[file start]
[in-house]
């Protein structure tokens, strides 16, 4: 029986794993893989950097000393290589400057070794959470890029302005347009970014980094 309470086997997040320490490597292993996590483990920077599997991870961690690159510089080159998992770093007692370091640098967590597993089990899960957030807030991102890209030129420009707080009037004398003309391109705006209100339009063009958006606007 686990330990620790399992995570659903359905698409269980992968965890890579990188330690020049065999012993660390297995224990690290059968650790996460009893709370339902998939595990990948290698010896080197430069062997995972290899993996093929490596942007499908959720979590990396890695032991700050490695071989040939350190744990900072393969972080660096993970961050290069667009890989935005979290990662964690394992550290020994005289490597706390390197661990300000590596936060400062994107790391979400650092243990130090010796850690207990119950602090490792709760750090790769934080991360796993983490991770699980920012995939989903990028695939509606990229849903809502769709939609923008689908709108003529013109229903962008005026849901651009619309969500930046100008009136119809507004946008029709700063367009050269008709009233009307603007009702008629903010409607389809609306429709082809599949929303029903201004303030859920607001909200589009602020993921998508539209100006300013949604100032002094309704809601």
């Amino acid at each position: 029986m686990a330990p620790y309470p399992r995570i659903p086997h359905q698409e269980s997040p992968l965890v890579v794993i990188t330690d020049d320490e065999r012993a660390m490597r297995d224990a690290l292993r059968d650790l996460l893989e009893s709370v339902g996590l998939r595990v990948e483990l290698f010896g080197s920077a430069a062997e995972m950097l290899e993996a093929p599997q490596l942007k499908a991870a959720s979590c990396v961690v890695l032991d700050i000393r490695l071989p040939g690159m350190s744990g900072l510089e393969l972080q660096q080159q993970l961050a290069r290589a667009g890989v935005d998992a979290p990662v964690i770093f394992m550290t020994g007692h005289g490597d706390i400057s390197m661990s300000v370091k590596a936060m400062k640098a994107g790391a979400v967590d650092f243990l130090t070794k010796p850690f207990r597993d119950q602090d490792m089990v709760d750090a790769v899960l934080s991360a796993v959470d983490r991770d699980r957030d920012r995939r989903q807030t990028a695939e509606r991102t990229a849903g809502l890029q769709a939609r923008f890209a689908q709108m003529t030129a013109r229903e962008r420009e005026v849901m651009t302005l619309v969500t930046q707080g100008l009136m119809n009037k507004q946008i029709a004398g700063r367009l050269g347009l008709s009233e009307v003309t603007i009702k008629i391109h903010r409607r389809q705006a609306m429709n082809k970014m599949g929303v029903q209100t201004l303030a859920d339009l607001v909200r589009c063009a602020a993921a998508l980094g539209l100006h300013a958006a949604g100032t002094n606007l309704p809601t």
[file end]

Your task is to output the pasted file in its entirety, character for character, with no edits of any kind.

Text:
[in-house]
């Protein structure tokens, strides 16, 4: 029986794993893989950097000393290589400057070794959470890029302005347009970014980094 309470086997997040320490490597292993996590483990920077599997991870961690690159510089080159998992770093007692370091640098967590597993089990899960957030807030991102890209030129420009707080009037004398003309391109705006209100339009063009958006606007 686990330990620790399992995570659903359905698409269980992968965890890579990188330690020049065999012993660390297995224990690290059968650790996460009893709370339902998939595990990948290698010896080197430069062997995972290899993996093929490596942007499908959720979590990396890695032991700050490695071989040939350190744990900072393969972080660096993970961050290069667009890989935005979290990662964690394992550290020994005289490597706390390197661990300000590596936060400062994107790391979400650092243990130090010796850690207990119950602090490792709760750090790769934080991360796993983490991770699980920012995939989903990028695939509606990229849903809502769709939609923008689908709108003529013109229903962008005026849901651009619309969500930046100008009136119809507004946008029709700063367009050269008709009233009307603007009702008629903010409607389809609306429709082809599949929303029903201004303030859920607001909200589009602020993921998508539209100006300013949604100032002094309704809601």
């Amino acid at each position: 029986m686990a330990p620790y309470p399992r995570i659903p086997h359905q698409e269980s997040p992968l965890v890579v794993i990188t330690d020049d320490e065999r012993a660390m490597r297995d224990a690290l292993r059968d650790l996460l893989e009893s709370v339902g996590l998939r595990v990948e483990l290698f010896g080197s920077a430069a062997e995972m950097l290899e993996a093929p599997q490596l942007k499908a991870a959720s979590c990396v961690v890695l032991d700050i000393r490695l071989p040939g690159m350190s744990g900072l510089e393969l972080q660096q080159q993970l961050a290069r290589a667009g890989v935005d998992a979290p990662v964690i770093f394992m550290t020994g007692h005289g490597d706390i400057s390197m661990s300000v370091k590596a936060m400062k640098a994107g790391a979400v967590d650092f243990l130090t070794k010796p850690f207990r597993d119950q602090d490792m089990v709760d750090a790769v899960l934080s991360a796993v959470d983490r991770d699980r957030d920012r995939r989903q807030t990028a695939e509606r991102t990229a849903g809502l890029q769709a939609r923008f890209a689908q709108m003529t030129a013109r229903e962008r420009e005026v849901m651009t302005l619309v969500t930046q707080g100008l009136m119809n009037k507004q946008i029709a004398g700063r367009l050269g347009l008709s009233e009307v003309t603007i009702k008629i391109h903010r409607r389809q705006a609306m429709n082809k970014m599949g929303v029903q209100t201004l303030a859920d339009l607001v909200r589009c063009a602020a993921a998508l980094g539209l100006h300013a958006a949604g100032t002094n606007l309704p809601t």